At times, it seems that California’s family wineries are being sold faster than the Arctic ice sheet is melting. Lisa Mattson of Jordan Winery wrote a blog post last year on the status of properties in both Napa and Sonoma since 1978, the year when Jordan was founded. There were 180 wineries in 1978; 65 have been sold to wine conglomerates. Of the 742 wineries established since 1978, 36% are now corporate-owned. Bloomberg estimates that half of U.S. wineries might be sold by 2022.
Vintners without children or a succession plan are in a tough spot when a large company starts waving their checkbook around. In many cases the vintners stay on as the corporation’s public face, but sooner or later the inevitable occurs: case production skyrockets, quality hits a plateau, and their distinctive style is absorbed into the corporate taste profile.
With that background, it’s refreshing to see operations such as Frank Family Vineyards. It was launched in 1993 on the site of the historic Larkmead winery, which dates to 1884. Rich Frank (former President of Disney Studios) and his wife Leslie expanded their passion for wine into a full-time career, hiring talented winemaker Todd Graff to craft their releases from choice estate vineyards.
Their 2018 Carneros Chardonnay ($35) has a profound nose of lime blossom and freshly pressed citrus. When the wine enters your mouth, it tastes at first like Chablis (a high complement from someone of my generation). As it expands on the palate, it becomes the gift that keeps on giving: flavors of Meyer lemon and white peach are buttressed by a strong mineral underpinning. It gains in amplitude and richness as it warms, with a long and spicy finish.
The 2018 Pinot Noir from Carneros ($35) comes from two impeccable vineyard sources (Sangiacomo and Beckstoffer). The wine is medium-bodied and well-crafted, with balanced fruit tannins and flavors of black cherry, red raspberry and tea. Extremely versatile, it drinks like a high-quality Bourgogne Rouge from a top producer.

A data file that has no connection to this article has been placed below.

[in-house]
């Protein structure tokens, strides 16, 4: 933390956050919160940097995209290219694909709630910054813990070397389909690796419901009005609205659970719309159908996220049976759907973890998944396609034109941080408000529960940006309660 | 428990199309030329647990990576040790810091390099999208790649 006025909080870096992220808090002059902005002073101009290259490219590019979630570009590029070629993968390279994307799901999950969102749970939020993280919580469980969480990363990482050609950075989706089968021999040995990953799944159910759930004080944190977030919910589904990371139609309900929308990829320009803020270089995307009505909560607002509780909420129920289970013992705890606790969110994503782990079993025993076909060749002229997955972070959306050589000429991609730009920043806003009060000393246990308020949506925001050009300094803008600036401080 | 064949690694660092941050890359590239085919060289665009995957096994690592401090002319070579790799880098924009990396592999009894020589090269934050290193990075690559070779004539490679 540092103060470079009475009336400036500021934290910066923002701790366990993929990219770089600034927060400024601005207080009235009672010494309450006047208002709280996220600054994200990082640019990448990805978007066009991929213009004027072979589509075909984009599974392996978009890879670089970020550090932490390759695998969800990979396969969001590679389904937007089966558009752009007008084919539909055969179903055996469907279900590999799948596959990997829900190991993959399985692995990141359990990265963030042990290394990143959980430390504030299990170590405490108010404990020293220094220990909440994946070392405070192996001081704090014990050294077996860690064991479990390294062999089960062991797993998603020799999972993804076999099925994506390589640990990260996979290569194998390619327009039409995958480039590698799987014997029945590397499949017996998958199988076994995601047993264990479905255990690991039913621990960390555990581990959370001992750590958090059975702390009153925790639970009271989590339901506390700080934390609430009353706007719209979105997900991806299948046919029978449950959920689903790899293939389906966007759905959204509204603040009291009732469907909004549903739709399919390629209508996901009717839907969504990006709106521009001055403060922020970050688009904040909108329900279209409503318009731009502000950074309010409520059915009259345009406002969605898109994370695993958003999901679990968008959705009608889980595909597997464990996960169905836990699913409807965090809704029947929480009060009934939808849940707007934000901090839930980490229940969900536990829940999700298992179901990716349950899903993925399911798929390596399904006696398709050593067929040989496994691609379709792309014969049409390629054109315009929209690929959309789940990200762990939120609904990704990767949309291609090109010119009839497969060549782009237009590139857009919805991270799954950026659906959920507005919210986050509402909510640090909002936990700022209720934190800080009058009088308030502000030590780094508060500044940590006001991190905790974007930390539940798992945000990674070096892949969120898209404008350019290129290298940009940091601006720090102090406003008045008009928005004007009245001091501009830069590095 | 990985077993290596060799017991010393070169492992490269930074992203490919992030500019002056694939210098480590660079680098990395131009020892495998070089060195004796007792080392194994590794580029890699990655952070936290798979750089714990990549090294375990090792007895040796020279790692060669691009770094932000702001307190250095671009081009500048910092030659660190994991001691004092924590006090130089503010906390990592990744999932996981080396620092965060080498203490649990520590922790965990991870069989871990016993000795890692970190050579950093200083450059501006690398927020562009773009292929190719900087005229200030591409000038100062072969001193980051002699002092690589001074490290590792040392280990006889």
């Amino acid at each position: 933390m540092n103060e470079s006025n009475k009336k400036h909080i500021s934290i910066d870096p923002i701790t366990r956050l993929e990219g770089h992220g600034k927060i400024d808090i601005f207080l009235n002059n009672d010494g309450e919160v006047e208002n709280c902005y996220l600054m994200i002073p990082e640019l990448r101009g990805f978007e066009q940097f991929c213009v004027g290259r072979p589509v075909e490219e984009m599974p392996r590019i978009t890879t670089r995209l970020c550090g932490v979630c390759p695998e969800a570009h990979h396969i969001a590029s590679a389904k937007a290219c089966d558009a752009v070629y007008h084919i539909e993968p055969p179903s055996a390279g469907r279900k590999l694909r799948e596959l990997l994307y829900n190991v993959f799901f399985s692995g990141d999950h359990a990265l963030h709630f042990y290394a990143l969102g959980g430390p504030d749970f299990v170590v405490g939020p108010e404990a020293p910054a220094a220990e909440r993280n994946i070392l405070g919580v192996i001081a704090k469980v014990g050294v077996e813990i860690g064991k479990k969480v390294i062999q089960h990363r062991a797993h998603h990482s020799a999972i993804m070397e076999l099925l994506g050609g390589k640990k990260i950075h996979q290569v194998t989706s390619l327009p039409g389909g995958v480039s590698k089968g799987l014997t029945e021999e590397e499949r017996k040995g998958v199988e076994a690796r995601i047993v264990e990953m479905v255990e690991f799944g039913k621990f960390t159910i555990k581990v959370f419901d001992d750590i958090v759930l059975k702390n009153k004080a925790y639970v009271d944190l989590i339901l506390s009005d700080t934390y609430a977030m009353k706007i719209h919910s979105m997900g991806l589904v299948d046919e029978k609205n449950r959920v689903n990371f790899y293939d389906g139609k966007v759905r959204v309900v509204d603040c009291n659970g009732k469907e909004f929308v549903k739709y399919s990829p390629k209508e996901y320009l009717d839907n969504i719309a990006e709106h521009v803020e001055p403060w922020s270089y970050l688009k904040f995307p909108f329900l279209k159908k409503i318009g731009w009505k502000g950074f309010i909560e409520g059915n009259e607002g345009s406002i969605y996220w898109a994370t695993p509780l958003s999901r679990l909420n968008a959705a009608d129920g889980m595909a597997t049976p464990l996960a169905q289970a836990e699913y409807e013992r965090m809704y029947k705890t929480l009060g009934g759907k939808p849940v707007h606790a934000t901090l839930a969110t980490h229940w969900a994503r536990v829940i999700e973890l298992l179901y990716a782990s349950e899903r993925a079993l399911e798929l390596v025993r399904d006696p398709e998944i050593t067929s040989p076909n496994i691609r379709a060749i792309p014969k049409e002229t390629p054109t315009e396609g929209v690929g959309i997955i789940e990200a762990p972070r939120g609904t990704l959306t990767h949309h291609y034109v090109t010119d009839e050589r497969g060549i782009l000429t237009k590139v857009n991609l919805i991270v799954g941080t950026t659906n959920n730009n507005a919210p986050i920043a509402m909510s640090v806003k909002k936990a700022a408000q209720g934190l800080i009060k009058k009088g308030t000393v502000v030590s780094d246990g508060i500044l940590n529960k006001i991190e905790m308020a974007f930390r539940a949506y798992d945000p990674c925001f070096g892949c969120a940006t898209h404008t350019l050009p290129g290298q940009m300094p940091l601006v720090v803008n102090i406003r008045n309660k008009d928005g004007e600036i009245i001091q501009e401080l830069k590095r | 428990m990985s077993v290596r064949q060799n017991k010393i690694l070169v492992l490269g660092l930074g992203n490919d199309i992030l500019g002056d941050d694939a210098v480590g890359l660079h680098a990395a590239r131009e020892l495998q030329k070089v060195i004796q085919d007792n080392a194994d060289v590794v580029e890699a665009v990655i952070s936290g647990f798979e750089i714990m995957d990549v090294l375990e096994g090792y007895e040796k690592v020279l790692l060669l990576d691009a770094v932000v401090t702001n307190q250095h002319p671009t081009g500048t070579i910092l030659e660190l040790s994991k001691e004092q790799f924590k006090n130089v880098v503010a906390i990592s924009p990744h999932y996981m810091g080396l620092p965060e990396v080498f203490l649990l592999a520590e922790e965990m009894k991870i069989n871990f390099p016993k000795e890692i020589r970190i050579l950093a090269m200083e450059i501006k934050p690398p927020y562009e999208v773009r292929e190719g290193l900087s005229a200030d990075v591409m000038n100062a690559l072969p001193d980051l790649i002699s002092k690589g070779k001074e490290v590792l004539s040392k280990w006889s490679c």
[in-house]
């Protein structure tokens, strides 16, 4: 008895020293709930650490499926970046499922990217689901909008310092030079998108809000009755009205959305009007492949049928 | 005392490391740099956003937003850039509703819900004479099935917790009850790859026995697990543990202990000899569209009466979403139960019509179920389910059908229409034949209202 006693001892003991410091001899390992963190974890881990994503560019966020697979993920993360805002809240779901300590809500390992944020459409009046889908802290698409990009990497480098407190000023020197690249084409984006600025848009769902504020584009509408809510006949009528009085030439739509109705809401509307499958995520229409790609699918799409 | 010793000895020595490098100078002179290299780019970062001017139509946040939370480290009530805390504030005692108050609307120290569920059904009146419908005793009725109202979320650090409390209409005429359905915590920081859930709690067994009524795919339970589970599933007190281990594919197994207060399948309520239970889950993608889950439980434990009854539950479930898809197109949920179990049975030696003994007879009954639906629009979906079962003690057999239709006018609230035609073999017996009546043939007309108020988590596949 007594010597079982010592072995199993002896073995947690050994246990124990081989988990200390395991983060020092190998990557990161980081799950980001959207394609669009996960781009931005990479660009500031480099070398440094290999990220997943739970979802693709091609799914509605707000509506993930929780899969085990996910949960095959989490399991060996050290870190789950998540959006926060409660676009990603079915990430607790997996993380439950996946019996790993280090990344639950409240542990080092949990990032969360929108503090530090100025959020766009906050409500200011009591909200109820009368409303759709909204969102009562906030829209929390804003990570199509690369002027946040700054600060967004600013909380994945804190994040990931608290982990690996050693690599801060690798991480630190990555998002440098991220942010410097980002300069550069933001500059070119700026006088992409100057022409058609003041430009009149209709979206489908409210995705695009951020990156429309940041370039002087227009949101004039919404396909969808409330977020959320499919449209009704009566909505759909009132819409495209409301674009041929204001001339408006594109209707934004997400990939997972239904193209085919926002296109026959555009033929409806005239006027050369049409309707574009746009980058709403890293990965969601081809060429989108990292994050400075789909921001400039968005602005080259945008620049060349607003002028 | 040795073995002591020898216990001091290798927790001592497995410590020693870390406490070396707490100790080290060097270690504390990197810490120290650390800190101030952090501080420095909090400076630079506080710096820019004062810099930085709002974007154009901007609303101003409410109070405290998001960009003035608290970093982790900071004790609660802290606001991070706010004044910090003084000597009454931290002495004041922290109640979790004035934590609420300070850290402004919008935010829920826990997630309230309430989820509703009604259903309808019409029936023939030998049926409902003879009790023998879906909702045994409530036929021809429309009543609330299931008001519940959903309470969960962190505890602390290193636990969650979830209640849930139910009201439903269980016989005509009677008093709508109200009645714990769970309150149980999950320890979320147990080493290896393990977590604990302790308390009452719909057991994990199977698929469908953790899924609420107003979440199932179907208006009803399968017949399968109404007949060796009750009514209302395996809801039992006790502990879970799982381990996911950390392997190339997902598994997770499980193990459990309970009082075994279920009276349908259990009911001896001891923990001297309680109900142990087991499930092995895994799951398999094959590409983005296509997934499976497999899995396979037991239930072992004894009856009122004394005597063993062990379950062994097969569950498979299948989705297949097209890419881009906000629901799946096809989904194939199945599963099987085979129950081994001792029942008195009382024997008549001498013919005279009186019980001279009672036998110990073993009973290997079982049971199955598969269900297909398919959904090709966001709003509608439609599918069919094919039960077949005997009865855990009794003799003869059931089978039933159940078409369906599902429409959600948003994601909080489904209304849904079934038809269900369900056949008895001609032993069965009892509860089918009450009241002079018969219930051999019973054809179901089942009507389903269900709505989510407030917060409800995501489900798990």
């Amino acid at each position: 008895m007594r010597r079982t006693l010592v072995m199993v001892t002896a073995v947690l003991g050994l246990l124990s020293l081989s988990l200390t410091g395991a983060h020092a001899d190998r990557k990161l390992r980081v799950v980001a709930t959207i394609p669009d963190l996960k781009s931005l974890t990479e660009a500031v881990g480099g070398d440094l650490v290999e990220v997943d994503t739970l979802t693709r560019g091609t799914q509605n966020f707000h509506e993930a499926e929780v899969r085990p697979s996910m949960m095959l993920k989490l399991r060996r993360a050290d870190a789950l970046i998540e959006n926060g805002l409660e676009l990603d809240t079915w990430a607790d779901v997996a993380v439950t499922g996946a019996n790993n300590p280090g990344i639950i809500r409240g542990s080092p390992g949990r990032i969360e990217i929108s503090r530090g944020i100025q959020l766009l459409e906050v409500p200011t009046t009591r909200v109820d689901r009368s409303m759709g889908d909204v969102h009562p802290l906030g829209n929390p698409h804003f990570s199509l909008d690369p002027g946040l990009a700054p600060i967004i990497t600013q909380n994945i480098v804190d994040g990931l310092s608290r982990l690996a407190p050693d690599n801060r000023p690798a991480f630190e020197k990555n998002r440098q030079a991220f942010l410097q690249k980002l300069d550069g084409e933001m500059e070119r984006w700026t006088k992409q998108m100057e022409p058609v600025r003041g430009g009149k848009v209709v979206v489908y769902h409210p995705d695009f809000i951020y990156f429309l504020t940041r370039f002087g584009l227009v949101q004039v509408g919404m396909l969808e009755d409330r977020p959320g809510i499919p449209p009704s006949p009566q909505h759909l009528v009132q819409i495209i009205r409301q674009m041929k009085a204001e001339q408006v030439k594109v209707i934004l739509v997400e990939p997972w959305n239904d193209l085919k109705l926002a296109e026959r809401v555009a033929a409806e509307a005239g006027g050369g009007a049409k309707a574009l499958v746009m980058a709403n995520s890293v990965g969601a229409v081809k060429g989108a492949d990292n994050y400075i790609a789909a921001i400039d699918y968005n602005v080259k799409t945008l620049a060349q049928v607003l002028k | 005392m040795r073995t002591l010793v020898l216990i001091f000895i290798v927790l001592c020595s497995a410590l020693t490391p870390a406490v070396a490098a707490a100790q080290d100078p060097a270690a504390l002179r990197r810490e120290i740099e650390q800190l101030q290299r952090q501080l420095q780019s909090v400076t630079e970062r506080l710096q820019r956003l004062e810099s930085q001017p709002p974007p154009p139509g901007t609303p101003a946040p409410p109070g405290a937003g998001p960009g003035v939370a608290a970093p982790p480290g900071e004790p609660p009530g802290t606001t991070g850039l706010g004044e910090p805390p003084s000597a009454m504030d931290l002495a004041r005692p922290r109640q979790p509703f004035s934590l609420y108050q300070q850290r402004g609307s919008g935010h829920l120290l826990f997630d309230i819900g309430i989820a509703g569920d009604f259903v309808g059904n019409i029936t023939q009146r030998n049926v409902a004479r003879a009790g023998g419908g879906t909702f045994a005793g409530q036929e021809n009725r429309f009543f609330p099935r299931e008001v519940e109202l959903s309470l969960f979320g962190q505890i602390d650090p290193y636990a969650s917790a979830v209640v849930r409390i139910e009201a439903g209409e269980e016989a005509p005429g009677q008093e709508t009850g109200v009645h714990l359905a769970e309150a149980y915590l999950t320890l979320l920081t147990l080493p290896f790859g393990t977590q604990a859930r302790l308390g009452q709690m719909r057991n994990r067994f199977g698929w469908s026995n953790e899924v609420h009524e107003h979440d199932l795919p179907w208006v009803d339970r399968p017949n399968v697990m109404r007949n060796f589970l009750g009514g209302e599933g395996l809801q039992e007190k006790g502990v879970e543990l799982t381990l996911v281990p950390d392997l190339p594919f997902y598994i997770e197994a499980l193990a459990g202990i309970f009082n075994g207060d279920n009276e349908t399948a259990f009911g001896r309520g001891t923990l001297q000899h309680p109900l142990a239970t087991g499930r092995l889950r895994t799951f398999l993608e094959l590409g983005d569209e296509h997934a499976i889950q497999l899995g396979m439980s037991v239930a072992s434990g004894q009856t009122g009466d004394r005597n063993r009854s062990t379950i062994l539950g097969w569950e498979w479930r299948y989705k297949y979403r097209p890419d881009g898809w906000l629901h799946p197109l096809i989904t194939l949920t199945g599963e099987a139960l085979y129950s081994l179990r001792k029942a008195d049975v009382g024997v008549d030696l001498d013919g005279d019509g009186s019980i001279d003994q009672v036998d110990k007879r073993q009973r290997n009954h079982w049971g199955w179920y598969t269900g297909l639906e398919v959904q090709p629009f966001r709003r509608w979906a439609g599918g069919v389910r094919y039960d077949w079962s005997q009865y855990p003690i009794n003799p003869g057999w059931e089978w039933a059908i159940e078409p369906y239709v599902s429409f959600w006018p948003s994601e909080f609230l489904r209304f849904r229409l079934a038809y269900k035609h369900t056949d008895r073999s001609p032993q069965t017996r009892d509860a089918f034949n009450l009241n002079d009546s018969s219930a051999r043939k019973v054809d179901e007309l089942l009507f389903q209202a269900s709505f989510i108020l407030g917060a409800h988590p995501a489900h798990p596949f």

Frank Family 2016 Napa Cabernet ($55) starts out as a bit of an outlier. The wine grabs hold of the palate on entry, with adolescent tannins overwhelming the ripe black fruit. There’s a strong earthy component to the wine (some have described it as bay leaves or espresso) that emerges on the finish. An online review suggested it would be better on day two, and they were right: it had settled down considerably and come together, so decanting ahead of time is strongly advised.
Sourced from two Napa vineyards, the 2016 Frank Family Rutherford Reserve Cabernet ($95) offers whiffs of blackberry jam, vanilla and fresh herbs on the nose. It is perky and precocious on entry, bathing the palate with dark berries and spice; while the texture is luscious and appealing, it presents a classic example of “Rutherford dust.” The finish is exceptionally long, with flavors of black plum echoing for nearly a full minute.
Mark Spivak is an award-winning writer specializing in wine, spirits, food, restaurants and culinary travel. He has written several books on distilled spirits and the cocktail culture as well as two novels, Friend of the Devil and The American Crusade. Impeachment, the sequel to The American Crusade, is due for release late in 2020.